When you’re single and searching, couples can look like an interesting puzzle. What separates them from you? Are they more desirable? More mature? Just luckier?
Possibly. But a new study has identified a less considered factor: Maybe they’re more fearful.
In a recent study at the University of Toronto, single female college students evaluated a dating profile that featured the picture of an attractive man with one of two descriptions of what he was seeking in a relationship.
The first profile said: “When I’m dating someone, I really care about putting in the effort and making it work. For me, that means paying attention to my girlfriend and getting to know who she really is as person” and “I figure the most important thing is that we’re there for each other, no b.s.”
The second said: “I love what I do, so I need someone who respects that and is willing to take the back seat when necessary,” and “I like to keep conversations light and not too serious when they’re not work-related, and I most prefer situations that easy and problem-free.”
Clearly, Guy No. 1 is a gem and Guy No. 2 not so much. The women in the experiment got that. When asked to evaluate their prospective date’s potential as a partner, the participants gave the nice guy high marks and the more self-absorbed one low marks.
But when the participants were asked if they were interested in dating this person, something interesting happened. A substantial number of women expressed romantic interest in Mr. “Work Comes First”—even though they had also acknowledged that he wouldn’t make a very good boyfriend.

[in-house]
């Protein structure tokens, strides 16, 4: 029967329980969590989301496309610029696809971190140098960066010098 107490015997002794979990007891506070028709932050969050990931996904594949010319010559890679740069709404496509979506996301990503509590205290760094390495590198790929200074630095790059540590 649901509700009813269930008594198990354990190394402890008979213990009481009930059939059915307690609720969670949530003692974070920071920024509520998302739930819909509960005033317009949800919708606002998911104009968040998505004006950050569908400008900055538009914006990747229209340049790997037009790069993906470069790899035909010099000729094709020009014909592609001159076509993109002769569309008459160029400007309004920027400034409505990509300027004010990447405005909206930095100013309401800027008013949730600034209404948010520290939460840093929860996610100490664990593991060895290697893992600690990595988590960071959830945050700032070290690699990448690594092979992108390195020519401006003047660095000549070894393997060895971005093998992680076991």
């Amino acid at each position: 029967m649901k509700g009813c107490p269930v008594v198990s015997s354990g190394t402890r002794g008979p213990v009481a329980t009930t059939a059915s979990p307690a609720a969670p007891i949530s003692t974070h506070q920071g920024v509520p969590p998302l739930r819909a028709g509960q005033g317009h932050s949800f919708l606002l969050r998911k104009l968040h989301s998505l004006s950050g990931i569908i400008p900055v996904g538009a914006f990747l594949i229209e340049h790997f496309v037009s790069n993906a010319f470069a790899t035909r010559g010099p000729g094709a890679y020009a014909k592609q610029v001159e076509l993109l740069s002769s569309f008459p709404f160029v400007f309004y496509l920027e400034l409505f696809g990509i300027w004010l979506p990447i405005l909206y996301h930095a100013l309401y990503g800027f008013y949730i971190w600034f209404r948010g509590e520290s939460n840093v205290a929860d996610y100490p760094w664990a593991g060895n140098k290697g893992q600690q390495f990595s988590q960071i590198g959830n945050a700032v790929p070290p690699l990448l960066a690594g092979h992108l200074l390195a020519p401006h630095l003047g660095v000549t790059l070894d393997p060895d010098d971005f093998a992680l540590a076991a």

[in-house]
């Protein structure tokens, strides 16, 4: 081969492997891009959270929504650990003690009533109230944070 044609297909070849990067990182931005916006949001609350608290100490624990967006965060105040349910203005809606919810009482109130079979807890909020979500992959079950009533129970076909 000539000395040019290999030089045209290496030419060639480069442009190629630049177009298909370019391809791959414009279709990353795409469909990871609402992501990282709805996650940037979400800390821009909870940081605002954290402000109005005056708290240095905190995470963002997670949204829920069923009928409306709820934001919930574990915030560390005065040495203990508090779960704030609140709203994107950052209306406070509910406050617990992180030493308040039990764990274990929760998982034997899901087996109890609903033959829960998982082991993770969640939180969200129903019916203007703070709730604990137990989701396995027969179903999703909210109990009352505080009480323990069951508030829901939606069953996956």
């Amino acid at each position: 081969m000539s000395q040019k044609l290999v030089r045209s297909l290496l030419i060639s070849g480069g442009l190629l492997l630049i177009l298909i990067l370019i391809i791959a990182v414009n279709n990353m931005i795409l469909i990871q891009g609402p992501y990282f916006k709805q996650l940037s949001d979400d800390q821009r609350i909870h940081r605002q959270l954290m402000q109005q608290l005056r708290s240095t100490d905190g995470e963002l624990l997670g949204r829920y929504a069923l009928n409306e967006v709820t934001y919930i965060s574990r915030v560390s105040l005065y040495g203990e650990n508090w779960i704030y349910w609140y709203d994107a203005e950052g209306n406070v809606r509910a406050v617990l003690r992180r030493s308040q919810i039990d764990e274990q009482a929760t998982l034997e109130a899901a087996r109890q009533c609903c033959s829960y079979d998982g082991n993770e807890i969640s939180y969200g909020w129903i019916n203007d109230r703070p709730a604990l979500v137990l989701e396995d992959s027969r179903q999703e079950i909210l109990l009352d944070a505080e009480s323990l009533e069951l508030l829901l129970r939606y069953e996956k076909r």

What distinguished the women who were interested in Guy No. 2 from those who took a pass? One thing: The women interested in dating the not-so-nice guy were afraid to be alone.
Before examining the dating profiles, the participants answered a questionnaire designed to determine their fear of being single. The women who were not particularly stressed about being single expressed a lot of interest in Guy 1 but not much in Guy 2. But the women who were anxious about their single state expressed just as much interest in workaholic as they did the attentive guy.
“Despite recognizing that some targets were less likely to be caring and supportive than others, those who more strongly feared being single did not seem to be taking a prospective partner’s responsiveness into account when making decisions about romantic interest,” said the authors of the study, which was led by social psychologist Stephanie Spielmann and published in the Journal of Personality and Social Psychology.
A subsequent experiment found that men who were fearful about being single also prioritized relationship status over relationship quality. The researchers also looked at people in couples and found that those who were fearful about being single were more dependent on less satisfying relationships.
“Fear of being single is a unique predictor of settling for less in one’s relationship,” the authors said.
Single people are often told that they’re too picky—in fact, when I was reporting my book on the single life, It’s Not You, I learned that this is the most common refrain that single people heard about why they are alone.
The University of Toronto study gives credence to a theory that I often heard singles tentatively venture as they discussed their choices. Maybe the issue wasn’t that they were childish or entitled. Maybe they were just a little braver. Maybe the problem wasn’t that they were too picky. Maybe others weren’t picky enough.